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Storm Reid–A Wrinkle in Time 

Storm Reid as Meg Murry in A Wrinkle in Time.

Current lifetime gross: $39,469,517

Praise for A Reid:

“Reid imbues Meg’s literal and metaphorical embrace of her dad with a level of raw heartbreak and tearful happiness that’s unexpected in a big-budget blockbuster like this. Moments like that reunion are what stand out amidst the grand, colorful, CGI-laden events of Wrinkle; so much of what makes the film work is its sincerely emotional presentation of a girl on the cusp of adulthood grappling with loss and confusion at what kind of person she wants to be.”–Josh Spiegel, The Hollywood Reporter

Regina Hall, Tiffany Haddish, Jada Pinkett Smith, and Queen Latifah–Girls’ Trip

Regina Hall, Tiffany Haddish, Jada Pinkett Smith, and Queen Latifah have fun on an airplane in Girls Trip.

Total lifetime gross:  $140,073,354

Praise for the Girls’ Trip cast:

“[Tiffany] Haddish is a genius technician of physical comedy, at once subtle and gigantic.” —Doreen St. Felix, New Yorker

“In all the ways ‘Rough Night’ went wrong, ‘Girl Trip’ goes hilariously right. Regina Hall, Jada Pinkett Smith, Queen Latifah and-yowza!- Tiffany Haddish let laughs bubble out of character instead of blunt-force farce. It makes all the difference.”–Peter Travers, Rolling Stone

Danai Gurira, Lupita Nyong’o, Letitia Wright–Black Panther

Posters of Danai Gurira as Okoye, Lupita Nyong'o as Nakia, and Letitia Wright as Shuri.

Current lifetime gross*: $1,078,615,601

Praise for the Black Panther cast:

Black Panther’s female cast shames the rest of the MCU, and hopefully because of this, Marvel will endeavor to create better roles for women going forward.–Monique Jones (ME!), SlashFilm

Kelly Marie Tran–Star Wars: The Last Jedi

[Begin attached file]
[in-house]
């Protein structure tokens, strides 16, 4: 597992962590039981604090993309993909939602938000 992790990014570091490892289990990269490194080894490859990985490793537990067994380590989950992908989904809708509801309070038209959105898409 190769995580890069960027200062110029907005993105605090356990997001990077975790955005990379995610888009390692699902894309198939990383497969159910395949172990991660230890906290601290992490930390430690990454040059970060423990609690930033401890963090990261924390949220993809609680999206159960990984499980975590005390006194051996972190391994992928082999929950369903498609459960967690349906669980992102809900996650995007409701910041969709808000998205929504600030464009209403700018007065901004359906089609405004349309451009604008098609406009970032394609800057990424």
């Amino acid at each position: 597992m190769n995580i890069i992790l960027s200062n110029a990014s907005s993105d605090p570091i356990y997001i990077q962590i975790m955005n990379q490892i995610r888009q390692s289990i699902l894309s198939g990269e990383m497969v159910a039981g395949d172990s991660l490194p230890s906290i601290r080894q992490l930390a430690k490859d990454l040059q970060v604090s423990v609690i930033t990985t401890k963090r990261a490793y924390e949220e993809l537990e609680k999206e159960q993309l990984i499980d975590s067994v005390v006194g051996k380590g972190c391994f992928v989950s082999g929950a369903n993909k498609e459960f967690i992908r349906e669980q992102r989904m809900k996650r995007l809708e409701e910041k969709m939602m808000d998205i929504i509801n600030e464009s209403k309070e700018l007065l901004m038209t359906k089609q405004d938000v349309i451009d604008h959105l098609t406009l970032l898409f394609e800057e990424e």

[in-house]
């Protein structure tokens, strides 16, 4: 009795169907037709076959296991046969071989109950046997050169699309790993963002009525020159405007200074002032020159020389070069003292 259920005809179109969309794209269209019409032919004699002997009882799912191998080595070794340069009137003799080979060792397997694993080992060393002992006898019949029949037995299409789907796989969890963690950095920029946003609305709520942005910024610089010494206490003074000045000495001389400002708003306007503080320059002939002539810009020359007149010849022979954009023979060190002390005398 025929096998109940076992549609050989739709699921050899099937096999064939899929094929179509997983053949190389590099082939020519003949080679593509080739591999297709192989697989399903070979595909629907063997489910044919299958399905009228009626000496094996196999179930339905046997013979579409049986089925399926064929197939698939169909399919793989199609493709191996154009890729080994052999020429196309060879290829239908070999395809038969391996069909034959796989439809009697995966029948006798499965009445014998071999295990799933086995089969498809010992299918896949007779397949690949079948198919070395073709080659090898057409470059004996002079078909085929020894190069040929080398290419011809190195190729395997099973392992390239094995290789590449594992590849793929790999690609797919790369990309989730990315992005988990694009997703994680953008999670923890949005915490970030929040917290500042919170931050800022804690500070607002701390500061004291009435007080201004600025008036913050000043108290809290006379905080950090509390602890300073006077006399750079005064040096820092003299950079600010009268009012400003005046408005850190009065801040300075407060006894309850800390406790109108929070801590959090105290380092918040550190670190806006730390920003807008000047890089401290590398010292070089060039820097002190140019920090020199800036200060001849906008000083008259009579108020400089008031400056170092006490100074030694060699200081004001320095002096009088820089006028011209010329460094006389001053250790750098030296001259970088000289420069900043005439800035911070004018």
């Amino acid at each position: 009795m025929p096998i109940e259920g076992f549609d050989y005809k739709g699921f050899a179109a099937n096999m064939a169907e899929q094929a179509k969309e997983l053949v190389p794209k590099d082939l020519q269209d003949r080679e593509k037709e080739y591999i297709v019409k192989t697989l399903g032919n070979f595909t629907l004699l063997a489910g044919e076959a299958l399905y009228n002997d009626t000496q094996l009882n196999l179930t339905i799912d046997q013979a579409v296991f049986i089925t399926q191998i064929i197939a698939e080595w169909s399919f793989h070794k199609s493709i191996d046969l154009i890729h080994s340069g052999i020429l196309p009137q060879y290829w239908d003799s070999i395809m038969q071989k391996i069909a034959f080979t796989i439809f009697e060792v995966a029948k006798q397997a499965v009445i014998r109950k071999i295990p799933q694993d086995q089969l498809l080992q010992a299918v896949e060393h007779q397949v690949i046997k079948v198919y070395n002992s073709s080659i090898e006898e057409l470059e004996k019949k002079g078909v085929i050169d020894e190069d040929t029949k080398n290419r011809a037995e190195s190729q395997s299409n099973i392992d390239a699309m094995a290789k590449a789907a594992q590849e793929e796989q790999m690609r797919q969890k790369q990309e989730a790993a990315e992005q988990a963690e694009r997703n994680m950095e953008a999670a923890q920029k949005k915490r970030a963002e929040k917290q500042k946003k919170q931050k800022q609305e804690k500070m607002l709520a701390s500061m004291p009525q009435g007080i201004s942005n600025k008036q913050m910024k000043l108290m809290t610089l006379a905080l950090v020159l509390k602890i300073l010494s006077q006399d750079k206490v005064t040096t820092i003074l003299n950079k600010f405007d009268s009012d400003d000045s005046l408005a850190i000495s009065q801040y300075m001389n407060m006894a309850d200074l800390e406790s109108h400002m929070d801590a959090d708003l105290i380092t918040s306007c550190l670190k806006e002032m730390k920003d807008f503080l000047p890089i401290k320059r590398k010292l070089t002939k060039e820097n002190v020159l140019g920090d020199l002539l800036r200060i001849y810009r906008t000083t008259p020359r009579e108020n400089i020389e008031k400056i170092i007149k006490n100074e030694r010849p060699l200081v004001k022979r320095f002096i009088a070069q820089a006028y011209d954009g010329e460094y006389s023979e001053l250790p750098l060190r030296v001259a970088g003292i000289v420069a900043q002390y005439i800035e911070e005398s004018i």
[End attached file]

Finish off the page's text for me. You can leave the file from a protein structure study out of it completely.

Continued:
Kelly Marie Tran as Rose Tico with John Boyega as Finn

Total lifetime gross: $1,331,429,897

Praise for Tran:

“Kelly Marie Tran is instantly lovable as Rose Tico.” —Susana Polo, Polygon

“Kelly Marie Tran’s Rose Tico [is] easily the most exciting addition to the franchise…She plays Rose with an effusiveness that doesn’t surmount her resolve or her sorrow.”–Esther Zuckerman, Marie Claire

Rinko Kikuchi–Pacific Rim

Rinko Kikuchi as Mako Mori.

Total lifetime gross: $411,002,906

Praise for Kikuchi:

[Mako is Japanese without being fetishized, sexualized, or exoticized for it. She is shown to be capable and deserving of respect without having to fight for it. Mako should have been the primary protatgonist of Pacific Rim, and we need more of her. —Allison O’Toole, Nerdstock

Gina Rodriguez, Tessa Thompson–Annihilation

Tessa Thompson and Gina Rodgriguez in Annihilation

Current lifetime gross: $26,094,514

Praise for the Annihilation cast:

“It’s hugely refreshing, and remarkably uncommon, to watch a genre film that revolves around intelligent characters reacting intelligently to fantastical events…This is…down to a strong set of performers and while it’s rare to see an all-female ensemble in a film of this ilk, [director Alex]Garland has little time for gender, imagining a future where such distinctions don’t warrant recognition.”–Benjamin Lee, The Guardian

Who would you add to this list?

*Box office stats from Box Office Mojo